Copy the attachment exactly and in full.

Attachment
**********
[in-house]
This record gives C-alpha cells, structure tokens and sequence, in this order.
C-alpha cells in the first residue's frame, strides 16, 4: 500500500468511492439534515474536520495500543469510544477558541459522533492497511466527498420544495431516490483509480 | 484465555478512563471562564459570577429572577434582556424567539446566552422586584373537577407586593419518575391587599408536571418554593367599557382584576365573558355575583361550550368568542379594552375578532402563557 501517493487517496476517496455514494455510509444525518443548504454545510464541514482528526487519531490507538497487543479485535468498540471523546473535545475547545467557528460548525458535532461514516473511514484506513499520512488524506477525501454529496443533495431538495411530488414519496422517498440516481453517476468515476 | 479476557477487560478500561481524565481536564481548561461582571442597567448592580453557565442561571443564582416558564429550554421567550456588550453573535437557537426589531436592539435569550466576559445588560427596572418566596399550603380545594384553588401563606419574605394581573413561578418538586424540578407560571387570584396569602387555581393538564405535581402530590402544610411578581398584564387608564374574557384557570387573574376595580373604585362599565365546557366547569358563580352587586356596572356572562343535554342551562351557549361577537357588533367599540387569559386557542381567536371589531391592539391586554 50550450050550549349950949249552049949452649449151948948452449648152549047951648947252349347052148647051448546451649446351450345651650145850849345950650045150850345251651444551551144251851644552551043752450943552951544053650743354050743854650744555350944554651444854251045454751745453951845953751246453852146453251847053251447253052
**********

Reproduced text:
[in-house]
This record gives C-alpha cells, structure tokens and sequence, in this order.
C-alpha cells in the first residue's frame, strides 16, 4: 500500500468511492439534515474536520495500543469510544477558541459522533492497511466527498420544495431516490483509480 | 484465555478512563471562564459570577429572577434582556424567539446566552422586584373537577407586593419518575391587599408536571418554593367599557382584576365573558355575583361550550368568542379594552375578532402563557 501517493487517496476517496455514494455510509444525518443548504454545510464541514482528526487519531490507538497487543479485535468498540471523546473535545475547545467557528460548525458535532461514516473511514484506513499520512488524506477525501454529496443533495431538495411530488414519496422517498440516481453517476468515476 | 479476557477487560478500561481524565481536564481548561461582571442597567448592580453557565442561571443564582416558564429550554421567550456588550453573535437557537426589531436592539435569550466576559445588560427596572418566596399550603380545594384553588401563606419574605394581573413561578418538586424540578407560571387570584396569602387555581393538564405535581402530590402544610411578581398584564387608564374574557384557570387573574376595580373604585362599565365546557366547569358563580352587586356596572356572562343535554342551562351557549361577537357588533367599540387569559386557542381567536371589531391592539391586554 50550450050550549349950949249552049949452649449151948948452449648152549047951648947252349347052148647051448546451649446351450345651650145850849345950650045150850345251651444551551144251851644552551043752450943552951544053650743354050743854650744555350944554651444854251045454751745453951845953751246453852146453251847053251447253052